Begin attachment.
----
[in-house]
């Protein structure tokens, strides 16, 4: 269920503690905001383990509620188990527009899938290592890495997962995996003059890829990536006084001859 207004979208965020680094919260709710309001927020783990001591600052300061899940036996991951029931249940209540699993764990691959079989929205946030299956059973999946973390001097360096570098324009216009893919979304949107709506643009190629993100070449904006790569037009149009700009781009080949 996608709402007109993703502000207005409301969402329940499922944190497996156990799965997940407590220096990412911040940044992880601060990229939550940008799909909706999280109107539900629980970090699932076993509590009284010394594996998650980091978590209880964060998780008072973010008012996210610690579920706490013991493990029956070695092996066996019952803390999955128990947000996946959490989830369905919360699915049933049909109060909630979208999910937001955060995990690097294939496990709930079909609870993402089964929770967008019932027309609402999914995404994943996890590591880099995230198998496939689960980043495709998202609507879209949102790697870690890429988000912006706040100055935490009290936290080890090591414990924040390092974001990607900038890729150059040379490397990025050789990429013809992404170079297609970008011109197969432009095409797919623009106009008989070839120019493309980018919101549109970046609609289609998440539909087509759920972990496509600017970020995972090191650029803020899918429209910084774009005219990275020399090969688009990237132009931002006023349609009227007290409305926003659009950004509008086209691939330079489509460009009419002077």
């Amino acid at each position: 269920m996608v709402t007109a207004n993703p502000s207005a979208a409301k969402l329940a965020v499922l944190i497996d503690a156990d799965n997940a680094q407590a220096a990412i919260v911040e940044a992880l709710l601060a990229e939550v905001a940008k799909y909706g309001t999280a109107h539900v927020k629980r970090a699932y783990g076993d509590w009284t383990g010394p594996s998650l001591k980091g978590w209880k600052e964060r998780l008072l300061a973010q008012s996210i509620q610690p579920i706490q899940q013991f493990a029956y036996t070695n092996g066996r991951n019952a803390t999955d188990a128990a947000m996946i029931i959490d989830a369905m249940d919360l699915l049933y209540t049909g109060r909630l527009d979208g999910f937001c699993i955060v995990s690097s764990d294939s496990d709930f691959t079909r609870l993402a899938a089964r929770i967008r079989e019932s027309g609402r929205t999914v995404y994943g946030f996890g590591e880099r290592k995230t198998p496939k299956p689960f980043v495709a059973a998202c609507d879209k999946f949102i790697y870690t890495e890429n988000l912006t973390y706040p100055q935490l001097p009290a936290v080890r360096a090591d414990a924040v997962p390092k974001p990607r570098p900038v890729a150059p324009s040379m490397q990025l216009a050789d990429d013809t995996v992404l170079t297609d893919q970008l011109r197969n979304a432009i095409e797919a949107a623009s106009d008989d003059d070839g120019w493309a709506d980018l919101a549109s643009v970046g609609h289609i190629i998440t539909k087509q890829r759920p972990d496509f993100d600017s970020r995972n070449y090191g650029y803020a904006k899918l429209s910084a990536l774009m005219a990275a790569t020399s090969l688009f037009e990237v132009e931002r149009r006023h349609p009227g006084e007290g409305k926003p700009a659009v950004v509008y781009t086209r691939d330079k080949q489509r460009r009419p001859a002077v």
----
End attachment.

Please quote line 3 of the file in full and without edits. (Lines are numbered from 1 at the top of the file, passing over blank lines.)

């Amino acid at each position: 269920m996608v709402t007109a207004n993703p502000s207005a979208a409301k969402l329940a965020v499922l944190i497996d503690a156990d799965n997940a680094q407590a220096a990412i919260v911040e940044a992880l709710l601060a990229e939550v905001a940008k799909y909706g309001t999280a109107h539900v927020k629980r970090a699932y783990g076993d509590w009284t383990g010394p594996s998650l001591k980091g978590w209880k600052e964060r998780l008072l300061a973010q008012s996210i509620q610690p579920i706490q899940q013991f493990a029956y036996t070695n092996g066996r991951n019952a803390t999955d188990a128990a947000m996946i029931i959490d989830a369905m249940d919360l699915l049933y209540t049909g109060r909630l527009d979208g999910f937001c699993i955060v995990s690097s764990d294939s496990d709930f691959t079909r609870l993402a899938a089964r929770i967008r079989e019932s027309g609402r929205t999914v995404y994943g946030f996890g590591e880099r290592k995230t198998p496939k299956p689960f980043v495709a059973a998202c609507d879209k999946f949102i790697y870690t890495e890429n988000l912006t973390y706040p100055q935490l001097p009290a936290v080890r360096a090591d414990a924040v997962p390092k974001p990607r570098p900038v890729a150059p324009s040379m490397q990025l216009a050789d990429d013809t995996v992404l170079t297609d893919q970008l011109r197969n979304a432009i095409e797919a949107a623009s106009d008989d003059d070839g120019w493309a709506d980018l919101a549109s643009v970046g609609h289609i190629i998440t539909k087509q890829r759920p972990d496509f993100d600017s970020r995972n070449y090191g650029y803020a904006k899918l429209s910084a990536l774009m005219a990275a790569t020399s090969l688009f037009e990237v132009e931002r149009r006023h349609p009227g006084e007290g409305k926003p700009a659009v950004v509008y781009t086209r691939d330079k080949q489509r460009r009419p001859a002077v």